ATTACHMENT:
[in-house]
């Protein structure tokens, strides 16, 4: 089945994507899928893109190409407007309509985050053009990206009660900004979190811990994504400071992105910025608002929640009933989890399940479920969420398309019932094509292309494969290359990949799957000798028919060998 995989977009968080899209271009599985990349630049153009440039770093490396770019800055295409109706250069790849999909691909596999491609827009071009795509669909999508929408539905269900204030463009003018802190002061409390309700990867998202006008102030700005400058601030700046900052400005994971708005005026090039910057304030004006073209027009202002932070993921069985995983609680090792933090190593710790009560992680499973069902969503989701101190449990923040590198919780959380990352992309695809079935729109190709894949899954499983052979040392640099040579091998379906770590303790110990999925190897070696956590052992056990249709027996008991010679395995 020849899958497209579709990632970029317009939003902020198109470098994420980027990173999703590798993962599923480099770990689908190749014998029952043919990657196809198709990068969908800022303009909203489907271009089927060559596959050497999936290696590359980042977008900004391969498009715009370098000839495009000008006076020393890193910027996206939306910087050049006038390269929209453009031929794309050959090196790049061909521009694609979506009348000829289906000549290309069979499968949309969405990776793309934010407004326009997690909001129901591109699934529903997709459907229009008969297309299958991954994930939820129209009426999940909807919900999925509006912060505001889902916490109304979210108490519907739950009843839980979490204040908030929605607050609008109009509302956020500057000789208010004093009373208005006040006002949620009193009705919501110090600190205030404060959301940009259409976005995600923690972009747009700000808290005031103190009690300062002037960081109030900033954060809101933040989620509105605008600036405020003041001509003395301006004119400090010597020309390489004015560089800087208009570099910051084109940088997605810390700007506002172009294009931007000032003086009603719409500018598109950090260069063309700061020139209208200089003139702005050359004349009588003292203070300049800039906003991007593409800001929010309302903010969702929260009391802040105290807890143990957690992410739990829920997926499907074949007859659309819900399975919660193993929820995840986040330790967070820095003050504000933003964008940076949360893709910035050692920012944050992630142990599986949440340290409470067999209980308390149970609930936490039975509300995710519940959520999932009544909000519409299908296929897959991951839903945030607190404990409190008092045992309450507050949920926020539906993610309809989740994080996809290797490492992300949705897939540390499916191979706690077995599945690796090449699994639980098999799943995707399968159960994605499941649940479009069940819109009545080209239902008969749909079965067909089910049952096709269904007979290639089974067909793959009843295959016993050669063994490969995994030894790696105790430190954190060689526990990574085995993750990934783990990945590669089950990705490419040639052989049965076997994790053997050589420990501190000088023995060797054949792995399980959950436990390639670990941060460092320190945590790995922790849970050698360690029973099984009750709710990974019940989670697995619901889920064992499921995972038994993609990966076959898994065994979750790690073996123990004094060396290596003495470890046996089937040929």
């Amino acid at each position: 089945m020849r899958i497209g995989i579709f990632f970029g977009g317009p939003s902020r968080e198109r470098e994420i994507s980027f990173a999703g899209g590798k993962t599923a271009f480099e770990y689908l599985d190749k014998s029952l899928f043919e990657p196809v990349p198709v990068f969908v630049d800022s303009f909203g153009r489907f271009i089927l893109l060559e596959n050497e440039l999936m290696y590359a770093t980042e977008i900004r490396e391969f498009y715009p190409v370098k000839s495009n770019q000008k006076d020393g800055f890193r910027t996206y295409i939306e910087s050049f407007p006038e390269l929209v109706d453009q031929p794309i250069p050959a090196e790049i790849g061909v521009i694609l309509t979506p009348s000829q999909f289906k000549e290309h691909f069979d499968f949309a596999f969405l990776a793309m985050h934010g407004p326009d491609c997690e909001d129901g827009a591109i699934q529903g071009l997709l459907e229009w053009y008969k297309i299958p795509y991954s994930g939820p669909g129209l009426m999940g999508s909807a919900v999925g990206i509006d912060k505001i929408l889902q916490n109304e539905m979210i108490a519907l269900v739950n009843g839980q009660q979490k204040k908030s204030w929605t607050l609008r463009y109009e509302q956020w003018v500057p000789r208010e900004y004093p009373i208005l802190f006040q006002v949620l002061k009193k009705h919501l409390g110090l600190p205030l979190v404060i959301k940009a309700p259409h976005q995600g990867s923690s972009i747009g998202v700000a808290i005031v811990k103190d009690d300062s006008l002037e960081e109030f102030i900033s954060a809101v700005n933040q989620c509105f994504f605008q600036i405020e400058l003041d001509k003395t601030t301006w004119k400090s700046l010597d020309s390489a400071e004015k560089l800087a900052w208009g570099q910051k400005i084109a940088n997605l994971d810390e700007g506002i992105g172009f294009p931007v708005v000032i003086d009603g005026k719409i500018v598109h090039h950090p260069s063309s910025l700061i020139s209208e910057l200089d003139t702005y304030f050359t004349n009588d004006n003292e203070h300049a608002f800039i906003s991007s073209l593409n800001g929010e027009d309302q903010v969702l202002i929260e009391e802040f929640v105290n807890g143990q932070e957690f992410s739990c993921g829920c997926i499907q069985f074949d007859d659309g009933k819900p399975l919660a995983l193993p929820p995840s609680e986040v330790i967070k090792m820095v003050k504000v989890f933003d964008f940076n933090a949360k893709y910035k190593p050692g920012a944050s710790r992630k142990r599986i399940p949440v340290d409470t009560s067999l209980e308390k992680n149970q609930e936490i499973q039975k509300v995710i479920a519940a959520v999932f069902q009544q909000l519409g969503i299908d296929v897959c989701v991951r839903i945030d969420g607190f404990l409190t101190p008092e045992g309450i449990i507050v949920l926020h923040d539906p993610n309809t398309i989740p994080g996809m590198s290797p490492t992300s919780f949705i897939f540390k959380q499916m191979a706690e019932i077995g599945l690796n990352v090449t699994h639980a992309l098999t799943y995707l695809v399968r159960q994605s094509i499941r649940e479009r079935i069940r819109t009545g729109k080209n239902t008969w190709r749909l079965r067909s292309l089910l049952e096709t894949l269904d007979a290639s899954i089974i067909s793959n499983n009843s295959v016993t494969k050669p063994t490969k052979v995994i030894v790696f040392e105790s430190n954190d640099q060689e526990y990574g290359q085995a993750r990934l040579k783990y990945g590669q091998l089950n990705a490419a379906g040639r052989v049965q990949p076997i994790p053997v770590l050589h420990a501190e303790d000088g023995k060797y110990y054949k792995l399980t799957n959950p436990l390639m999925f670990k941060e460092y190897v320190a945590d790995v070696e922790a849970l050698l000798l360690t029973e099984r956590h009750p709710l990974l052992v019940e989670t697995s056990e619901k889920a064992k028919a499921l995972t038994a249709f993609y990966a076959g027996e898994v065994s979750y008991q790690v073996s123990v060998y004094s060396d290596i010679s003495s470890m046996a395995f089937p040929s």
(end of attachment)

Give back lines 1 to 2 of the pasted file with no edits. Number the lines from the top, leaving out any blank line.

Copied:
[in-house]
């Protein structure tokens, strides 16, 4: 089945994507899928893109190409407007309509985050053009990206009660900004979190811990994504400071992105910025608002929640009933989890399940479920969420398309019932094509292309494969290359990949799957000798028919060998 995989977009968080899209271009599985990349630049153009440039770093490396770019800055295409109706250069790849999909691909596999491609827009071009795509669909999508929408539905269900204030463009003018802190002061409390309700990867998202006008102030700005400058601030700046900052400005994971708005005026090039910057304030004006073209027009202002932070993921069985995983609680090792933090190593710790009560992680499973069902969503989701101190449990923040590198919780959380990352992309695809079935729109190709894949899954499983052979040392640099040579091998379906770590303790110990999925190897070696956590052992056990249709027996008991010679395995 020849899958497209579709990632970029317009939003902020198109470098994420980027990173999703590798993962599923480099770990689908190749014998029952043919990657196809198709990068969908800022303009909203489907271009089927060559596959050497999936290696590359980042977008900004391969498009715009370098000839495009000008006076020393890193910027996206939306910087050049006038390269929209453009031929794309050959090196790049061909521009694609979506009348000829289906000549290309069979499968949309969405990776793309934010407004326009997690909001129901591109699934529903997709459907229009008969297309299958991954994930939820129209009426999940909807919900999925509006912060505001889902916490109304979210108490519907739950009843839980979490204040908030929605607050609008109009509302956020500057000789208010004093009373208005006040006002949620009193009705919501110090600190205030404060959301940009259409976005995600923690972009747009700000808290005031103190009690300062002037960081109030900033954060809101933040989620509105605008600036405020003041001509003395301006004119400090010597020309390489004015560089800087208009570099910051084109940088997605810390700007506002172009294009931007000032003086009603719409500018598109950090260069063309700061020139209208200089003139702005050359004349009588003292203070300049800039906003991007593409800001929010309302903010969702929260009391802040105290807890143990957690992410739990829920997926499907074949007859659309819900399975919660193993929820995840986040330790967070820095003050504000933003964008940076949360893709910035050692920012944050992630142990599986949440340290409470067999209980308390149970609930936490039975509300995710519940959520999932009544909000519409299908296929897959991951839903945030607190404990409190008092045992309450507050949920926020539906993610309809989740994080996809290797490492992300949705897939540390499916191979706690077995599945690796090449699994639980098999799943995707399968159960994605499941649940479009069940819109009545080209239902008969749909079965067909089910049952096709269904007979290639089974067909793959009843295959016993050669063994490969995994030894790696105790430190954190060689526990990574085995993750990934783990990945590669089950990705490419040639052989049965076997994790053997050589420990501190000088023995060797054949792995399980959950436990390639670990941060460092320190945590790995922790849970050698360690029973099984009750709710990974019940989670697995619901889920064992499921995972038994993609990966076959898994065994979750790690073996123990004094060396290596003495470890046996089937040929």